There's a whole post in this, but an awful lot of Beltway Media Insiders don't seem to have realized that time has passed since 1992, and it seemed to me back then that back then they didn't seem to realize that time had passed since 1972. They treated Bill and Hillary Clinton, a youthful and handsome middle-aged couple approaching 50, as if they were a young and beautiful couple approaching 30.
I think that goes a long way toward explaining the obsession with their sex lives, then and now. The Media didn't look at the Clintons and see the President of the United States and his accomplished wife. They saw a Baby Boomer Ideal of Their Generation, and this is a generation that collectively has taken an unconscionably long time to get their heads around the fact that they are not Forever Young.
They covered the Clintons like movie stars and what use are movie stars if they can't fuel our erotic daydreams?
The hysteria that overwhelmed the Beltway Media during the Impeachment Crisis, when as one an entire industry of mostly middle-aged mostly men who previously prided themselves on their cynicism and worldliness gasped, reeled, reached for the smelling salts, and started scolding like a gaggle of spinster aunts in a story by PG Wodehouse, only makes sense as the acting out of a pack of hypocrites who had suddenly seen their own sexual fantasies revealed on the nightly news.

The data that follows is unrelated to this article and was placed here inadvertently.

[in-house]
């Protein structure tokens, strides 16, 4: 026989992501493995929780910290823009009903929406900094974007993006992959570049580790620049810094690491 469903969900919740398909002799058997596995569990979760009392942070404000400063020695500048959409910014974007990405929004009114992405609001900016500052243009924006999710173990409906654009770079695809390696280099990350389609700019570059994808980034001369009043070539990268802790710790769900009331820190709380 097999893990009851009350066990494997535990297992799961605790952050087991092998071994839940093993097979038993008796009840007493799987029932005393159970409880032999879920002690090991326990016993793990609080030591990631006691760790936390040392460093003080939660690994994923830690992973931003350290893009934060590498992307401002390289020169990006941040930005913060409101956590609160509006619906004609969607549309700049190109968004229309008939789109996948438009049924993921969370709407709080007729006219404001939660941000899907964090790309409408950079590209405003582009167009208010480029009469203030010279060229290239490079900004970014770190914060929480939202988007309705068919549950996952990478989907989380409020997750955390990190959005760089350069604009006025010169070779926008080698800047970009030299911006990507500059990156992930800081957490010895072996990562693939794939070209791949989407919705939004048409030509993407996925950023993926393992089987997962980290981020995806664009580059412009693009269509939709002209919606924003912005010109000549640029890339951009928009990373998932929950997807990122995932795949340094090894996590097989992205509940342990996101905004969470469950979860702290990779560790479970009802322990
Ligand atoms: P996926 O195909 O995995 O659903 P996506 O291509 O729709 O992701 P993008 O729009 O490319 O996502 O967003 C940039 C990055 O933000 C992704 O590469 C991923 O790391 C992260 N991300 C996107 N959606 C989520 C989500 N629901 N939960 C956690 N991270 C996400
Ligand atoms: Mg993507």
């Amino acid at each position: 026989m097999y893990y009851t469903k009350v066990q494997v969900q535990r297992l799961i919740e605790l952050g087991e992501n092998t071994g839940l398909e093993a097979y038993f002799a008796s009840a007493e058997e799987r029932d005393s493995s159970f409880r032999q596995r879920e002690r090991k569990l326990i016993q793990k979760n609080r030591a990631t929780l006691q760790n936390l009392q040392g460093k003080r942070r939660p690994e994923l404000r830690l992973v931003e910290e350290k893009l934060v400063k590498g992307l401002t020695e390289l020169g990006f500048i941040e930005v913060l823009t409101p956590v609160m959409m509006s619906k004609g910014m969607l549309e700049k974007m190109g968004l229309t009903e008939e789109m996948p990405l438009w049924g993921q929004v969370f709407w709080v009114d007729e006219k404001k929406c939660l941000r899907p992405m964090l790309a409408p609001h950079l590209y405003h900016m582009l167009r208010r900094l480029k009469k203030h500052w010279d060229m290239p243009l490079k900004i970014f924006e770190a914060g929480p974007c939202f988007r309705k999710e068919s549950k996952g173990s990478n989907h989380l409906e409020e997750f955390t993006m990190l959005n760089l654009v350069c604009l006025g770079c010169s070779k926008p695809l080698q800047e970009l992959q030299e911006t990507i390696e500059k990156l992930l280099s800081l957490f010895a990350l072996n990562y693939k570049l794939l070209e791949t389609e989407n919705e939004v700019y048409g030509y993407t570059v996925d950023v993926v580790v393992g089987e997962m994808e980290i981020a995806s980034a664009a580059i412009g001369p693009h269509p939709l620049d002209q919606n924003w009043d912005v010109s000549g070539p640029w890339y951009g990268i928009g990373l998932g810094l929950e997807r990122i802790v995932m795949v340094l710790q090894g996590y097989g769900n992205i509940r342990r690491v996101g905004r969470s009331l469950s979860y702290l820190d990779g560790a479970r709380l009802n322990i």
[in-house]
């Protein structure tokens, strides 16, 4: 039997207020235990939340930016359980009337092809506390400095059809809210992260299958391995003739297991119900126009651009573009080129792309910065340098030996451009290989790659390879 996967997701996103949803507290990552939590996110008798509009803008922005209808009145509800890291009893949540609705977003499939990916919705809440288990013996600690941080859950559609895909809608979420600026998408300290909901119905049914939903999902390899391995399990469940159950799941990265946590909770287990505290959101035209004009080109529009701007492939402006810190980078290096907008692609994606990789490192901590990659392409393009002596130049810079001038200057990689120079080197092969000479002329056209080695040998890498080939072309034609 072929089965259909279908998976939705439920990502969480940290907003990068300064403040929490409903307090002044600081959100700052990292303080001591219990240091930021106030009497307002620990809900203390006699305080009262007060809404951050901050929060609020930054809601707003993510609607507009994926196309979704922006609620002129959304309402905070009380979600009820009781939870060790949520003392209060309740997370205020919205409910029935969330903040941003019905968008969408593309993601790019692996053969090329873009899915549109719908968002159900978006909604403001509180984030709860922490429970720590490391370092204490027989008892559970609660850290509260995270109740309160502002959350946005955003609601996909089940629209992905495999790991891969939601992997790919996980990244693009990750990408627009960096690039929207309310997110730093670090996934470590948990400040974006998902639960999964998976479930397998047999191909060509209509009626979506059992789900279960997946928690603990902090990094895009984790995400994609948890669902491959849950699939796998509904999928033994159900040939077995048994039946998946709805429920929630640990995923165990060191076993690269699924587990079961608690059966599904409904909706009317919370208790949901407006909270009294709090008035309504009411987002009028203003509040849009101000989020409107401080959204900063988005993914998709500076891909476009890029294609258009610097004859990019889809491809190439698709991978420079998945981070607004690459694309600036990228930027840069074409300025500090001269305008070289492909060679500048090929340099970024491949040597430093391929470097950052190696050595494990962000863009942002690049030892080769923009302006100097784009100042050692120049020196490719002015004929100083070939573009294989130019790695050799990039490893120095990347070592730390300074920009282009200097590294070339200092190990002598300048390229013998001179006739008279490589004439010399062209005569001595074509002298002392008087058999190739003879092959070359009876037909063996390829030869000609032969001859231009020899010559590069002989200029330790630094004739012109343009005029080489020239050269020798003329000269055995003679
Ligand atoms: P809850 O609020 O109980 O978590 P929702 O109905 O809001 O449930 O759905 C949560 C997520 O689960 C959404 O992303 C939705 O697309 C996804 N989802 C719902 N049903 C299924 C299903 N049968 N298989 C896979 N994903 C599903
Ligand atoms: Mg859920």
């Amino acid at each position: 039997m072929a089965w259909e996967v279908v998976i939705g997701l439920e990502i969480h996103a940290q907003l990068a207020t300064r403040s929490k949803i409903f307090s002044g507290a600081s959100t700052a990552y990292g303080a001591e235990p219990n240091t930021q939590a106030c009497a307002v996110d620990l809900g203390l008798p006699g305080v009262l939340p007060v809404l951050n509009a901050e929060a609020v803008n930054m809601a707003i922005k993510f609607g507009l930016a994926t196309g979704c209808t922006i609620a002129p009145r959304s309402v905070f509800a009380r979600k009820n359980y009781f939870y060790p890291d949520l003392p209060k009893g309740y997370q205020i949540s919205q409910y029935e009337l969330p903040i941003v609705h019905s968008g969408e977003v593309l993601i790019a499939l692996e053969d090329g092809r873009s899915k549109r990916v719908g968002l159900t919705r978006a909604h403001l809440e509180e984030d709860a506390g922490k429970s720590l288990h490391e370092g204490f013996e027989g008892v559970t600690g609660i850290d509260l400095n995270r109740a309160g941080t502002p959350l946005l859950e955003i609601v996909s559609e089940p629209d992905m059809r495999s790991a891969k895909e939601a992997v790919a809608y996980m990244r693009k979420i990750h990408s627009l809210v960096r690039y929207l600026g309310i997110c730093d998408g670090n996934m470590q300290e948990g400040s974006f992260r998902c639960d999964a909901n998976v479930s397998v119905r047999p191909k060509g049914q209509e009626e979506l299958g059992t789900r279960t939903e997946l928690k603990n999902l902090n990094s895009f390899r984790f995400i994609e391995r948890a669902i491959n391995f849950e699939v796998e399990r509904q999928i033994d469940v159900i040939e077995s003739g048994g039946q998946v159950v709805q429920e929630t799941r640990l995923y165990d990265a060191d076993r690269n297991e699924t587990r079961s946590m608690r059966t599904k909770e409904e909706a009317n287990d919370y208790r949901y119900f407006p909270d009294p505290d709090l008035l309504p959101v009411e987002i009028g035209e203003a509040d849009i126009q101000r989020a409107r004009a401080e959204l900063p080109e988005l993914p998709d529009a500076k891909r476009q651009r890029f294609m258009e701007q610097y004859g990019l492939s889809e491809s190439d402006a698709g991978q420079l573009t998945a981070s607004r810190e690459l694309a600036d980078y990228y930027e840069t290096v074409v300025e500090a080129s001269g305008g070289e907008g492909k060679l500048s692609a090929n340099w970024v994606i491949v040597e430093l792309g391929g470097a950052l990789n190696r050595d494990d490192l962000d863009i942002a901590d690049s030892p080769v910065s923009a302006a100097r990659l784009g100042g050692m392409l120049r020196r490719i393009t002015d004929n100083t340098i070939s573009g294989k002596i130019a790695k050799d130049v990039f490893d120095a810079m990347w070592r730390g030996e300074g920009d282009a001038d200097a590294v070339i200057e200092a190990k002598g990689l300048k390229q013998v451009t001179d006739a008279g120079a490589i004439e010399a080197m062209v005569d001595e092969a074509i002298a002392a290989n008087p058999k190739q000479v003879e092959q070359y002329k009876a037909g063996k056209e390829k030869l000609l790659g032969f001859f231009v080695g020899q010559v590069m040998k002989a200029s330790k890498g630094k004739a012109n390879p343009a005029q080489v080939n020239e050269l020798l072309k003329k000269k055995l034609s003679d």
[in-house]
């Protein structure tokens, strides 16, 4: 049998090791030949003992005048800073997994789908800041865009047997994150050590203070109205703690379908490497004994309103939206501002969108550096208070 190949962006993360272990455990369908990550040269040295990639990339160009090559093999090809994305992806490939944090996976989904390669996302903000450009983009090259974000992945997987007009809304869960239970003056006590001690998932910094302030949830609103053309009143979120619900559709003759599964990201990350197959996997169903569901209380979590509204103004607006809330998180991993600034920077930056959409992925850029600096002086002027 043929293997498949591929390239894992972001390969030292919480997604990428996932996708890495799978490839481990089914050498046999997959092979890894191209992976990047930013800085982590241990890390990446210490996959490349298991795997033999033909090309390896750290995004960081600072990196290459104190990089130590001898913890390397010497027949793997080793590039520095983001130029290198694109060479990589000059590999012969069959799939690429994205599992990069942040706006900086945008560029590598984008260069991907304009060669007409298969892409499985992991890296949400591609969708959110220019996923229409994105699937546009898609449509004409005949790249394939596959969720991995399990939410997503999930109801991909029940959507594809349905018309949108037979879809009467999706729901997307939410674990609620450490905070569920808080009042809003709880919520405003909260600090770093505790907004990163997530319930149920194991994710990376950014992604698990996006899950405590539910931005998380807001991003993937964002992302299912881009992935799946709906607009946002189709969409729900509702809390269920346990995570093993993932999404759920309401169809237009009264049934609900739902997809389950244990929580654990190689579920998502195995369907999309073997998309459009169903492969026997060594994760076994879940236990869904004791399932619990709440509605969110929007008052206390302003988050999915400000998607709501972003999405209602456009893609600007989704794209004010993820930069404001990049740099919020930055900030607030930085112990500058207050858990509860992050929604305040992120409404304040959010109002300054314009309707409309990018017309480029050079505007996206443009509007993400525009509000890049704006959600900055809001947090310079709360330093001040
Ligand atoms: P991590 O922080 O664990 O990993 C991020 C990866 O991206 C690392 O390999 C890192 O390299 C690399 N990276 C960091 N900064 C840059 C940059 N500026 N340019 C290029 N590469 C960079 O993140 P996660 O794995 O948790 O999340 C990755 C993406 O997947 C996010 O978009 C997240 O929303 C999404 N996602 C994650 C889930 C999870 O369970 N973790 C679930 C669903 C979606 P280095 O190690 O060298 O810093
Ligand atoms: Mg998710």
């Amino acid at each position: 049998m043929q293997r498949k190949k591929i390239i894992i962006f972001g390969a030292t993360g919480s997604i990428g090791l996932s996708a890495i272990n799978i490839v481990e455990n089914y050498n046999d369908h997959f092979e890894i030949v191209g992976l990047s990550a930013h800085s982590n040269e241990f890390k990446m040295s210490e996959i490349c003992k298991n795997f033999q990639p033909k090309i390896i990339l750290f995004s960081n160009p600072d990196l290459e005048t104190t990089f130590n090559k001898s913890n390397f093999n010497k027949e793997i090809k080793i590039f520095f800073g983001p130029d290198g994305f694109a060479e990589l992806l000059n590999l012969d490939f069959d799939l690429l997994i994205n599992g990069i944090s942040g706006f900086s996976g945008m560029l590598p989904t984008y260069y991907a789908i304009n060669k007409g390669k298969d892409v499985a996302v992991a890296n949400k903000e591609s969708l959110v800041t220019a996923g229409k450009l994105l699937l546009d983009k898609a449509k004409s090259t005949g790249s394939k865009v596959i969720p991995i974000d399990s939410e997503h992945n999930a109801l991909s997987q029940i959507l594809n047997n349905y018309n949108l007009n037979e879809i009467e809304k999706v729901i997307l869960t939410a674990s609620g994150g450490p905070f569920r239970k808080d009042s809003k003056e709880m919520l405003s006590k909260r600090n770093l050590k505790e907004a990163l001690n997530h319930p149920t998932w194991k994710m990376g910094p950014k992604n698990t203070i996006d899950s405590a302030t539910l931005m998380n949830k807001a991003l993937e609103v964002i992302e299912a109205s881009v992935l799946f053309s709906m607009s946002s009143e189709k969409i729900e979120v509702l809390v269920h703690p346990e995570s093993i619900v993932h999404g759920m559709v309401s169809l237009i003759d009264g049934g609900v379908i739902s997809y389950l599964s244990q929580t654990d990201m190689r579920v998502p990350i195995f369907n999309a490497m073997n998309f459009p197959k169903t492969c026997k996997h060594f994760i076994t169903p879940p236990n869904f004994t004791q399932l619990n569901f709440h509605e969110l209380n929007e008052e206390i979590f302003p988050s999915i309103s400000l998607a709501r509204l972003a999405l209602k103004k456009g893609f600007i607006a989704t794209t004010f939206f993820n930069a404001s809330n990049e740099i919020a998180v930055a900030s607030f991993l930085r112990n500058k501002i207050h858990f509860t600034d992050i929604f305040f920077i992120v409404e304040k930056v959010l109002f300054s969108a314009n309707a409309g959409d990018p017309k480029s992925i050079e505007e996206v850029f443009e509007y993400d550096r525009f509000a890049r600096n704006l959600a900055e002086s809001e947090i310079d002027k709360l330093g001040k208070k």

The Broderites have announced that they plan to revisit the Impeachment Crisis for as long as Hillary is in the race. By the Impeachment Crisis they do not mean the Republican Right's attempt to use the Constitution to overthrow the legitimate government. They mean Monica dancing with her cigar.
They mean they are going to cover Hillary as if she and Bill are what the Media treated them as 15 years ago!
Which means they are going to continue to write about Hillary Clinton as if she was young enough to be played by Hilary Swank in the movie version. They are going to write about her as if she is Hillary Swank in the movie version.
There's junk in Fineman's column about the girls all flocking around Barack Obama so I guess he'll be played by Terrence Howard in the Media coverage of his Presidential campaign.
Now, to the more complicated stuff, the thing that makes my head swim.
Fineman is no Joe Klein but he is still one of the more insider-y of the Beltway Insider types and, as TBogg shows, prone to drivelling like this.
Beltway Insiders prefer to see politics as high school, which is to say as a constant struggle for status and popularity among the cool kids.
The questions of who will be the next President, which political party will run Congress, what direction the country will head, questions those of us living outside Washington think of as being about matters life and death, they see as purely personal, social matters---who gets invited to what parties, who gets to join which clubs, who's in and who's out, who's up and who's down.